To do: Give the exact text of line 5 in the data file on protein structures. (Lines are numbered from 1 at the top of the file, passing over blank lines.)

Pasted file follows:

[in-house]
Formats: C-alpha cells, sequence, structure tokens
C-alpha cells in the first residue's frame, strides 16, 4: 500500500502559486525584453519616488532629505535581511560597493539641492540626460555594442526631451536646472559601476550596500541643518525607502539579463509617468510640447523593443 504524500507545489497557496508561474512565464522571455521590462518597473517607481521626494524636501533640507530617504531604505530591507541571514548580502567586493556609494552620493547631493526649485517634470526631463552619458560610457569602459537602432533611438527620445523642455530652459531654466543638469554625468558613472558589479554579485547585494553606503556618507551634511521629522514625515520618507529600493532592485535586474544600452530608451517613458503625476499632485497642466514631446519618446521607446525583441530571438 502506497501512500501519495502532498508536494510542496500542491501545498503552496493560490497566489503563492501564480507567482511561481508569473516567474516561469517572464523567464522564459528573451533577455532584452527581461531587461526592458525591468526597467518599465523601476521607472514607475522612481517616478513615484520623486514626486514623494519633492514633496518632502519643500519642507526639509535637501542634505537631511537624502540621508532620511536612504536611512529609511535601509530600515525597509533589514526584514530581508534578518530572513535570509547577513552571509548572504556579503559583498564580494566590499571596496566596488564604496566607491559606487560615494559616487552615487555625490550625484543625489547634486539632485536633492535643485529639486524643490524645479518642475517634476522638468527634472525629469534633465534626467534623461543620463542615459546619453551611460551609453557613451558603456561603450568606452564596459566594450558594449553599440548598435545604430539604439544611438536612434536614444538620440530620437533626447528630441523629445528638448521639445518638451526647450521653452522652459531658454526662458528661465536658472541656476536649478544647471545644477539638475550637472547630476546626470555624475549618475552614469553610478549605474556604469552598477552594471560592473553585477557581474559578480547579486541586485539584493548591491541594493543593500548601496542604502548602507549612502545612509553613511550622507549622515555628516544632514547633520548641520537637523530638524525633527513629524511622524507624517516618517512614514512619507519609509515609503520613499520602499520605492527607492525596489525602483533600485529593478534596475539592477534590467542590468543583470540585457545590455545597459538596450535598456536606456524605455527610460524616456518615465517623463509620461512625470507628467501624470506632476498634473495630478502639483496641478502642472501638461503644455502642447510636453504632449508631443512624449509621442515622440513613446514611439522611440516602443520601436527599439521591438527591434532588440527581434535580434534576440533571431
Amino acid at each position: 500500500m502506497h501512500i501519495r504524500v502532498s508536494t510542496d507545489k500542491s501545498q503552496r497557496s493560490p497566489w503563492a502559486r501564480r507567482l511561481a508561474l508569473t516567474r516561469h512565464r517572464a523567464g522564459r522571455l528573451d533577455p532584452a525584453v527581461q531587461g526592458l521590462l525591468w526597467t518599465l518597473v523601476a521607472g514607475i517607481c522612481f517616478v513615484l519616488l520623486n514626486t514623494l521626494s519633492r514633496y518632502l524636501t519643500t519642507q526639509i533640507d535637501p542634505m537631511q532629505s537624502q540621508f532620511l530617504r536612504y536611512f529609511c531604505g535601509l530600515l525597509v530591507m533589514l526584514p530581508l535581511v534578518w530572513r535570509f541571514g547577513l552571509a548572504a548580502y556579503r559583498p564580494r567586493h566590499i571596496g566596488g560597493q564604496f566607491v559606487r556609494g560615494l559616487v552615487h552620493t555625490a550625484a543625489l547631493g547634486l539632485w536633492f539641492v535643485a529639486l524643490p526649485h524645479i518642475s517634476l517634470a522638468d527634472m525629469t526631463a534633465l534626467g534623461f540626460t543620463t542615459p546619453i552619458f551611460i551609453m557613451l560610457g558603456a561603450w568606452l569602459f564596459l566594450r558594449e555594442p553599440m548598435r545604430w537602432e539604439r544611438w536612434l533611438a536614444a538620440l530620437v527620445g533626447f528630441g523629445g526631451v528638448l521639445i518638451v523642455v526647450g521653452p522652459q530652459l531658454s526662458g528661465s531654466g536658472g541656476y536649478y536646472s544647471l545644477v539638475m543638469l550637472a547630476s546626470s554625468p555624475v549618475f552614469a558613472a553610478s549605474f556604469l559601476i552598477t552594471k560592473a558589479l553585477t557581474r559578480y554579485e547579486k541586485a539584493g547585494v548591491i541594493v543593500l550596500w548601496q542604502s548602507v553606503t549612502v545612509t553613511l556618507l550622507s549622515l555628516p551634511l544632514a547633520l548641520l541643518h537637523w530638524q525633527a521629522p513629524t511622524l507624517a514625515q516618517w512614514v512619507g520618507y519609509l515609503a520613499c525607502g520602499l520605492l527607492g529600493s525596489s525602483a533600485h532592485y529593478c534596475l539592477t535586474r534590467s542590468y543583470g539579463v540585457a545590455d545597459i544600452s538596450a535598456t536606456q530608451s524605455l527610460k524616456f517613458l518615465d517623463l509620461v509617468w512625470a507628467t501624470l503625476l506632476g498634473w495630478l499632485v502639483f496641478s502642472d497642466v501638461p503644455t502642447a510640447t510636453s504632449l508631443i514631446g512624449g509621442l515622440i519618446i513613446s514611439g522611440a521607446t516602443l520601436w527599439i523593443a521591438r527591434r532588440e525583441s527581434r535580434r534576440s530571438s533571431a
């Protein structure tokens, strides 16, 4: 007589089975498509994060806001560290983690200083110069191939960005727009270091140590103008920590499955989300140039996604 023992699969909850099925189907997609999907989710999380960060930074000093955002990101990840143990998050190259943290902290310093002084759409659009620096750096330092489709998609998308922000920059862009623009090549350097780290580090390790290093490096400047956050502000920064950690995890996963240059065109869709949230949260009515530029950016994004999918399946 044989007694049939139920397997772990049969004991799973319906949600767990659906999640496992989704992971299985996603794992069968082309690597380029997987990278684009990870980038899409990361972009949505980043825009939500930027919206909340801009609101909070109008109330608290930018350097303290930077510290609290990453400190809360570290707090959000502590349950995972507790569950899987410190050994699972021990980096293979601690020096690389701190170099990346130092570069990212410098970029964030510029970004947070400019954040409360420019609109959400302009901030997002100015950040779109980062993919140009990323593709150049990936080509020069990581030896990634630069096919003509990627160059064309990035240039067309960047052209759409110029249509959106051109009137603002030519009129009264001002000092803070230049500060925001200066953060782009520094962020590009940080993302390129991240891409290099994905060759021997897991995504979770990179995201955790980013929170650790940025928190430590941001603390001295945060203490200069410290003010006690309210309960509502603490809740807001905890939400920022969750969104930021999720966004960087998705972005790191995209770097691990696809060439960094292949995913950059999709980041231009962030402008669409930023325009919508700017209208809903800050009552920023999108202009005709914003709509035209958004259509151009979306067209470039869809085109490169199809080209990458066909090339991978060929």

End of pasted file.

């Protein structure tokens, strides 16, 4: 007589089975498509994060806001560290983690200083110069191939960005727009270091140590103008920590499955989300140039996604 023992699969909850099925189907997609999907989710999380960060930074000093955002990101990840143990998050190259943290902290310093002084759409659009620096750096330092489709998609998308922000920059862009623009090549350097780290580090390790290093490096400047956050502000920064950690995890996963240059065109869709949230949260009515530029950016994004999918399946 044989007694049939139920397997772990049969004991799973319906949600767990659906999640496992989704992971299985996603794992069968082309690597380029997987990278684009990870980038899409990361972009949505980043825009939500930027919206909340801009609101909070109008109330608290930018350097303290930077510290609290990453400190809360570290707090959000502590349950995972507790569950899987410190050994699972021990980096293979601690020096690389701190170099990346130092570069990212410098970029964030510029970004947070400019954040409360420019609109959400302009901030997002100015950040779109980062993919140009990323593709150049990936080509020069990581030896990634630069096919003509990627160059064309990035240039067309960047052209759409110029249509959106051109009137603002030519009129009264001002000092803070230049500060925001200066953060782009520094962020590009940080993302390129991240891409290099994905060759021997897991995504979770990179995201955790980013929170650790940025928190430590941001603390001295945060203490200069410290003010006690309210309960509502603490809740807001905890939400920022969750969104930021999720966004960087998705972005790191995209770097691990696809060439960094292949995913950059999709980041231009962030402008669409930023325009919508700017209208809903800050009552920023999108202009005709914003709509035209958004259509151009979306067209470039869809085109490169199809080209990458066909090339991978060929």